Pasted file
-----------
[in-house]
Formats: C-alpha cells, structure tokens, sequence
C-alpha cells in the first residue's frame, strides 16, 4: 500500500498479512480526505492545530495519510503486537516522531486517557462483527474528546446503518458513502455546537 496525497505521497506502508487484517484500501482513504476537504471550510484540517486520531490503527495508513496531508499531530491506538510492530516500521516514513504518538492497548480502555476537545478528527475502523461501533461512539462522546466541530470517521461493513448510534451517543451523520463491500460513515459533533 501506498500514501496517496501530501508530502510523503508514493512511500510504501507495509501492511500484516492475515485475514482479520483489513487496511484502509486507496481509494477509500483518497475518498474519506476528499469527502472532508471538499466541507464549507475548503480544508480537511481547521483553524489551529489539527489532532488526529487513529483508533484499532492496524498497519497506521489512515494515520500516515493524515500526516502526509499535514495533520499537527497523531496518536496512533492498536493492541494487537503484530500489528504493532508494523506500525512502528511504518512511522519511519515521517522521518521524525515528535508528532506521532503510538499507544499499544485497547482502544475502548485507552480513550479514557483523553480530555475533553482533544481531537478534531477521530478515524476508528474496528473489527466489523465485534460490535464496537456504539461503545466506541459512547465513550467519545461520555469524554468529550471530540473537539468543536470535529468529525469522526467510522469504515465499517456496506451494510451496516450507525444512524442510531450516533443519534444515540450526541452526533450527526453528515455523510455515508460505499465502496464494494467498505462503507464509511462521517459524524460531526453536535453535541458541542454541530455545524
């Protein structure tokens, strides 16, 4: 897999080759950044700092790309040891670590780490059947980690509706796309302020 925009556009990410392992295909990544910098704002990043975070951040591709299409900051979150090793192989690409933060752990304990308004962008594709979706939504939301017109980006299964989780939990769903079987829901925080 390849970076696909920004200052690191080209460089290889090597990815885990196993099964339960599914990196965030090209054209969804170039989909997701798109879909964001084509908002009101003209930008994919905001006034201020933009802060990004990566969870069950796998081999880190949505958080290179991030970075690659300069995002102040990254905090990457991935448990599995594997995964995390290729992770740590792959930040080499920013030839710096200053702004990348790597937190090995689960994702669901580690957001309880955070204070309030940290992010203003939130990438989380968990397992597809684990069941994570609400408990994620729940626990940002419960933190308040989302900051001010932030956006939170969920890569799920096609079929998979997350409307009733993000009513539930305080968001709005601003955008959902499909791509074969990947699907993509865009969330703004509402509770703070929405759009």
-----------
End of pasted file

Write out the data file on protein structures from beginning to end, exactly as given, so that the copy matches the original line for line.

[in-house]
Formats: C-alpha cells, structure tokens, sequence
C-alpha cells in the first residue's frame, strides 16, 4: 500500500498479512480526505492545530495519510503486537516522531486517557462483527474528546446503518458513502455546537 496525497505521497506502508487484517484500501482513504476537504471550510484540517486520531490503527495508513496531508499531530491506538510492530516500521516514513504518538492497548480502555476537545478528527475502523461501533461512539462522546466541530470517521461493513448510534451517543451523520463491500460513515459533533 501506498500514501496517496501530501508530502510523503508514493512511500510504501507495509501492511500484516492475515485475514482479520483489513487496511484502509486507496481509494477509500483518497475518498474519506476528499469527502472532508471538499466541507464549507475548503480544508480537511481547521483553524489551529489539527489532532488526529487513529483508533484499532492496524498497519497506521489512515494515520500516515493524515500526516502526509499535514495533520499537527497523531496518536496512533492498536493492541494487537503484530500489528504493532508494523506500525512502528511504518512511522519511519515521517522521518521524525515528535508528532506521532503510538499507544499499544485497547482502544475502548485507552480513550479514557483523553480530555475533553482533544481531537478534531477521530478515524476508528474496528473489527466489523465485534460490535464496537456504539461503545466506541459512547465513550467519545461520555469524554468529550471530540473537539468543536470535529468529525469522526467510522469504515465499517456496506451494510451496516450507525444512524442510531450516533443519534444515540450526541452526533450527526453528515455523510455515508460505499465502496464494494467498505462503507464509511462521517459524524460531526453536535453535541458541542454541530455545524
């Protein structure tokens, strides 16, 4: 897999080759950044700092790309040891670590780490059947980690509706796309302020 925009556009990410392992295909990544910098704002990043975070951040591709299409900051979150090793192989690409933060752990304990308004962008594709979706939504939301017109980006299964989780939990769903079987829901925080 390849970076696909920004200052690191080209460089290889090597990815885990196993099964339960599914990196965030090209054209969804170039989909997701798109879909964001084509908002009101003209930008994919905001006034201020933009802060990004990566969870069950796998081999880190949505958080290179991030970075690659300069995002102040990254905090990457991935448990599995594997995964995390290729992770740590792959930040080499920013030839710096200053702004990348790597937190090995689960994702669901580690957001309880955070204070309030940290992010203003939130990438989380968990397992597809684990069941994570609400408990994620729940626990940002419960933190308040989302900051001010932030956006939170969920890569799920096609079929998979997350409307009733993000009513539930305080968001709005601003955008959902499909791509074969990947699907993509865009969330703004509402509770703070929405759009």